Filters, filters, filters… Tired of them yet? Me too. After this we’ll leave them alone for a while. I promise. Until then, we have work to do.
What is a median filter? If you understand the average filter (or mean filter) then the median filter should give you no troubles at all – assuming you know what the median is. We’ll start there.
What is the Median?
The median is the middle number of a sample. To find it, you sort your list and pick the middle item. Yes, it really is that simple.
Here is a random set of 9 numbers:
Pick the middle value:
Like I said, it’s simple.
Why use median instead of mean?
The median is particularly effective against certain types of noise – specifically “salt and pepper” noise (black and white specks). Let’s assume this is the neighborhood we’re dealing with:
Performing the mean gives:
While the median returns:
If we expect that the 0 values are noise then the median is probably a much closer estimate.
private WriteableBitmap MedianFilter(WriteableBitmap grayscale, int radius)
// we are still going to create a new image
// because we don’t want to modify the
// old image as we are processing it
WriteableBitmap filtered =
// boiler plate code for our
// histogram stuff
int histogram = new int;
int maxIntensity = 0;
// the math is still easier if we create two loops
// instead of one
for (int y = 0; y < grayscale.PixelHeight; y++)
for (int x = 0; x < grayscale.PixelWidth; x++)
//here’s the pixel we’re centered on
int pixel = x + y * grayscale.PixelWidth;
byte intensity = (byte)grayscale.Pixels[pixel];
// if we are on an edge we are going to leave it
// as the original intensity. you will see the
// edges increasingly unsmoothed as the window
// size increases. here we are using the radius
// to determine our bounds
if (y <= radius – 1 ||
x <= radius – 1 ||
y >= grayscale.PixelHeight – radius ||
x >= grayscale.PixelWidth – radius)
if (histogram[intensity] > maxIntensity)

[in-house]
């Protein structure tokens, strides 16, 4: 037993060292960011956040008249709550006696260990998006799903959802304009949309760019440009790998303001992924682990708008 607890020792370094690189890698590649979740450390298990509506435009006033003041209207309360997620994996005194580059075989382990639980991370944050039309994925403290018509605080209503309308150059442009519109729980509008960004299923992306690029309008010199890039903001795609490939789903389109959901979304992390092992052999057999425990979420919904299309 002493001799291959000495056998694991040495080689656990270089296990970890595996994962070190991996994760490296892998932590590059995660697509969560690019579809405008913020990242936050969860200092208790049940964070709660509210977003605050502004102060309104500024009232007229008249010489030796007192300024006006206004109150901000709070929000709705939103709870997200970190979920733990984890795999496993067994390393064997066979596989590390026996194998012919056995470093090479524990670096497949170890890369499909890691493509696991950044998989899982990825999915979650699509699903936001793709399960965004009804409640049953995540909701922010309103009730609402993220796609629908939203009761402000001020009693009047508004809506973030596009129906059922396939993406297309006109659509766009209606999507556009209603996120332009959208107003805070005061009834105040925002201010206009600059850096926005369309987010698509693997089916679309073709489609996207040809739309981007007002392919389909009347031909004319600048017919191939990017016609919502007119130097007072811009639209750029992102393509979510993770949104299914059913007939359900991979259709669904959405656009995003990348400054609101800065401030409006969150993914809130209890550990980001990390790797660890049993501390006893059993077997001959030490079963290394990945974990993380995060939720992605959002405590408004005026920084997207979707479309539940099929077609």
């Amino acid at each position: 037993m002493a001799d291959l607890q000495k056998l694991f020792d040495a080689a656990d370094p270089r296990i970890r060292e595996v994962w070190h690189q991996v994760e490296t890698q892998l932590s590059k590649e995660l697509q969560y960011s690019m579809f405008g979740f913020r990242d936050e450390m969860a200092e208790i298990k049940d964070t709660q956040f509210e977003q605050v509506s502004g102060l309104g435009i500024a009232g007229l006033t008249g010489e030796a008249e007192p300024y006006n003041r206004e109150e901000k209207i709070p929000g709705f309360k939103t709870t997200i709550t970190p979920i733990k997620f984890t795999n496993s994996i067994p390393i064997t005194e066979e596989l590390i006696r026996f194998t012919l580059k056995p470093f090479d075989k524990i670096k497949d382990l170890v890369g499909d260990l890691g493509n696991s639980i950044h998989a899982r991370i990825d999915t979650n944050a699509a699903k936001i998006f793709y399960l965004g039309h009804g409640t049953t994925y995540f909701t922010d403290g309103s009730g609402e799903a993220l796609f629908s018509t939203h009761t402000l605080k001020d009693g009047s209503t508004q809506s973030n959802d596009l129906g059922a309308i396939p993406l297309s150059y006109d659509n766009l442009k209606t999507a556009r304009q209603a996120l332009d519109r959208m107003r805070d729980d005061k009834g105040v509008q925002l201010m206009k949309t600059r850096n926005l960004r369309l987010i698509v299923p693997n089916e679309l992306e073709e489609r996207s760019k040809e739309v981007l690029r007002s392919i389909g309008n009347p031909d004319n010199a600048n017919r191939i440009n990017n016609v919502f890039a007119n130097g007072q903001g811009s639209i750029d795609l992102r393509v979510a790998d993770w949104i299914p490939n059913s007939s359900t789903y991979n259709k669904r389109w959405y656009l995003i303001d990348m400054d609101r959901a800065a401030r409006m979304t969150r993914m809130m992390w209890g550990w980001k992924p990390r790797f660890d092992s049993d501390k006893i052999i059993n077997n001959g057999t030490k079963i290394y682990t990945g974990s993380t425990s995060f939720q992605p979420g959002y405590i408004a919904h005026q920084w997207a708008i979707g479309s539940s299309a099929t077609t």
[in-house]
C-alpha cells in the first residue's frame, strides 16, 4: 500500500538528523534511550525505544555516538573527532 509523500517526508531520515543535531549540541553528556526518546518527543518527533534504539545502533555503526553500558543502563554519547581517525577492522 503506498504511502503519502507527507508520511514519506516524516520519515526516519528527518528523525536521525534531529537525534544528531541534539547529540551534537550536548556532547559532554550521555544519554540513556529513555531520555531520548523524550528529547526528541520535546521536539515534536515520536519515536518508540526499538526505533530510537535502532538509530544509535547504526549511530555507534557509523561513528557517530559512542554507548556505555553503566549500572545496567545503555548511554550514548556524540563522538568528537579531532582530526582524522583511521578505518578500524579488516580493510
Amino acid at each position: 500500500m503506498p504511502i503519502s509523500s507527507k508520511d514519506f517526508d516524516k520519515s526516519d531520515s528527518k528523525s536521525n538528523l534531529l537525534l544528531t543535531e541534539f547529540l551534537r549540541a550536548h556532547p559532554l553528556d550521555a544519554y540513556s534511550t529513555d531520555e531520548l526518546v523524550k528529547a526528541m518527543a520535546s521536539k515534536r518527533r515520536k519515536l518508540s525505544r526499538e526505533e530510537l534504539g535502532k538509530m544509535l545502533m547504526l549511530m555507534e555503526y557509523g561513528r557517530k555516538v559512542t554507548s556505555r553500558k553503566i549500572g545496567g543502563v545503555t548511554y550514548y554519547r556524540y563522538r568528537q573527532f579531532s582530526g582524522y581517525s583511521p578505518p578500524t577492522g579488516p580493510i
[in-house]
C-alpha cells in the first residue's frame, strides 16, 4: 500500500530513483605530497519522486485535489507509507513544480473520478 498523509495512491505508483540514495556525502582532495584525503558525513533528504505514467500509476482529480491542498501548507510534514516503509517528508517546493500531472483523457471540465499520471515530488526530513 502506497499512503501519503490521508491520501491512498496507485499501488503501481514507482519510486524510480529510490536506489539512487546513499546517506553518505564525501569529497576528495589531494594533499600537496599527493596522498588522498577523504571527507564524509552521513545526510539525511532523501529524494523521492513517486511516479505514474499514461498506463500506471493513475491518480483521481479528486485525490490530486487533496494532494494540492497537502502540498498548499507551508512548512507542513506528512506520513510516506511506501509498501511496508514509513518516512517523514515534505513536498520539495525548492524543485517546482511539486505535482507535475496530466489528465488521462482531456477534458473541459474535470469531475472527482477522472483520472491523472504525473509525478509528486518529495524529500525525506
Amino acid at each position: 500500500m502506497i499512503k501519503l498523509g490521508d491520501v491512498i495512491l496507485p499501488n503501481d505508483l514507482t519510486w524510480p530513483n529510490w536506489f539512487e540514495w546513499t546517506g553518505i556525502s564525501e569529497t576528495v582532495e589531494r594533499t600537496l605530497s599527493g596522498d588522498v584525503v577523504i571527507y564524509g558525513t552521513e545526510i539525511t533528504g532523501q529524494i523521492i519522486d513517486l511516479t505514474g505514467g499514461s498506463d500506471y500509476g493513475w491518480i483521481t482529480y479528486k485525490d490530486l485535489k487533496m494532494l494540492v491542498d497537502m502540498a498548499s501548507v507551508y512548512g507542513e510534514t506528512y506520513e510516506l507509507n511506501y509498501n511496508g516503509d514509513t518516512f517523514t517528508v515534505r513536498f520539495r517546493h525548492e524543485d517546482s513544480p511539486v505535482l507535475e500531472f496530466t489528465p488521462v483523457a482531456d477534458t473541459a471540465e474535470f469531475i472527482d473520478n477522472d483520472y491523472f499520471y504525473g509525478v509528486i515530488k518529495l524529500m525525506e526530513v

maxIntensity = histogram[intensity];
// IMPORTANT PART ///////////////////////////////////////
// this list is the key
// it contains all of the neighboring pixels
List<byte> localIntensities = new List<byte>();
for (int yoffset = -radius; yoffset <= radius; yoffset++)
for (int xoffset = -radius;
xoffset <= radius;
(byte)grayscale.Pixels[(x + xoffset)
+ (y + yoffset) * grayscale.PixelWidth]));
//sort the intensities
//pick the middle value
int medianLocalIntensity =
// END IMPORTANT PART ///////////////////////////////////
// and now just set the color
filtered.Pixels[pixel] = (255 << 24)
| (byte)medianLocalIntensity << 16
| (byte)medianLocalIntensity << 8
if (histogram[(byte)medianLocalIntensity] > maxIntensity)
maxIntensity = histogram[(byte)medianLocalIntensity];
Taking a simple gray image I added salt and pepper noise to the image then performed a median filter and an average filter to it. The results are stunning.
flat gray image 10% salt and pepper noise
after median filtering after mean filtering
There are a few specks after applying the median filter, but the noise is removed pretty well. The average filter performed dismally to say the list.
If you expect salt and pepper noise then the median filter is great tool to have in your toolbox. If you want you can explore max, min, and mode filters. I don’t think we’ll cover them here unless we have a specific application for it.
(code includes salt and pepper noise generation)
Up Next: Binary Images
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